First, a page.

One of the new challenges I faced at my new job was understanding and adapting to DDD. It can be a bit confusing at first, but as soon as I made sense of it, I couldn’t not recommend it.

In this post i want to explain the basic concept of DDD.

What is DDD?

DDD consists in one domain project that doesn’t depend on anything, while the other projects depend on it. Usually, the domain project contains interfaces, domain entities and utility classes that don’t depend on third parties. Confusing? I’ll explain better in the example below.

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A lot advanced programmers certainly have heard of this two big words, Dependency Injection (DI) & Inversion of Control (IoC). Mainly known as very desirable pattern for solutions on software projects because they enable a nice and clean architecture and loosely cloupling between the various software components.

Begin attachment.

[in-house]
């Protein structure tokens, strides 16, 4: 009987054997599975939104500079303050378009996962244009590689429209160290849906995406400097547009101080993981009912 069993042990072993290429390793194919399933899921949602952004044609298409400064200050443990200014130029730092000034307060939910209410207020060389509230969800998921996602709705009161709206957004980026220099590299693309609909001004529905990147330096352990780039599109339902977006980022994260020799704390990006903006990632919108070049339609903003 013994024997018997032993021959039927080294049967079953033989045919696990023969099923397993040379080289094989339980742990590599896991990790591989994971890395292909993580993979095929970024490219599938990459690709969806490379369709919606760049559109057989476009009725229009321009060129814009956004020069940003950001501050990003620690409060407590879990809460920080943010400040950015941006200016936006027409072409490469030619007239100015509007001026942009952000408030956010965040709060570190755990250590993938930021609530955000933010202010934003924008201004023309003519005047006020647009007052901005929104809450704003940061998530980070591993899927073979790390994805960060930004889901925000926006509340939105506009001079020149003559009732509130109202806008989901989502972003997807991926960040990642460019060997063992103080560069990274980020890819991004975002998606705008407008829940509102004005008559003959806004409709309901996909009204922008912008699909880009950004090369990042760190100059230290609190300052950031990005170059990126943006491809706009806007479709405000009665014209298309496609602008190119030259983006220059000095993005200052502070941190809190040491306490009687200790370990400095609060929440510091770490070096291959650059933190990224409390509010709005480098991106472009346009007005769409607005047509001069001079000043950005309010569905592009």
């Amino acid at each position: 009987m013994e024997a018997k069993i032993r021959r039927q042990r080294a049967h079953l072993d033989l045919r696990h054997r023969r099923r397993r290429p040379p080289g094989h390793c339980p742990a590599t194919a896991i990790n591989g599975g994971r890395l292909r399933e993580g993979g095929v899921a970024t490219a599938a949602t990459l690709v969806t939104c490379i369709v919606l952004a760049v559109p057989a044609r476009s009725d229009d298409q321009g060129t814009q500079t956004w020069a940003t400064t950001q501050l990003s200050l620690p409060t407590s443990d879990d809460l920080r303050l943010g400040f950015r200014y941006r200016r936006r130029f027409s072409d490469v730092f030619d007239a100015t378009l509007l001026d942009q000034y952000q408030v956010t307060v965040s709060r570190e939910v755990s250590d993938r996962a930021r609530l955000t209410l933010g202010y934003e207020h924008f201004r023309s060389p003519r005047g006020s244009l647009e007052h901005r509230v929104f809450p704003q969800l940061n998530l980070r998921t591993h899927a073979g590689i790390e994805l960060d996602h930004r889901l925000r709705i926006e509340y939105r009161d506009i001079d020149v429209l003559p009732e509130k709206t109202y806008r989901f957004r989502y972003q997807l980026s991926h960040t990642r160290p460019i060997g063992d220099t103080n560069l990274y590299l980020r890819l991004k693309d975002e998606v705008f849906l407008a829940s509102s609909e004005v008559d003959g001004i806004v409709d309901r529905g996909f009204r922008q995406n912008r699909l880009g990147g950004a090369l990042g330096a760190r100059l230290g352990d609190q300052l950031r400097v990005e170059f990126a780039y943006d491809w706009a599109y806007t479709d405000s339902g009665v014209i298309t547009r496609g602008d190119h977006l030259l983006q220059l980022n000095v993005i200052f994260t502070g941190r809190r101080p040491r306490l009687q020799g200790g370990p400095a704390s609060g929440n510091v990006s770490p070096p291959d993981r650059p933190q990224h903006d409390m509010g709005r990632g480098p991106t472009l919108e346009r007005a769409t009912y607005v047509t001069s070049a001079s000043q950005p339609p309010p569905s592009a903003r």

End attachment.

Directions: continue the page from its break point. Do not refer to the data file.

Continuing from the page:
But before I start giving a big speech about DI & IoC, first I’ll start with a pratical example, using C# (because Ninject was implemented for .NET), to explain what really are this big two words. Then I’ll talk about the practical application of Ninject, and the importance of these two patterns, and also give a little example on how to use the Ninject Extension MVC, to allow the usage of this two patterns on your ASP.NET MVC application. So let’s start with the example…

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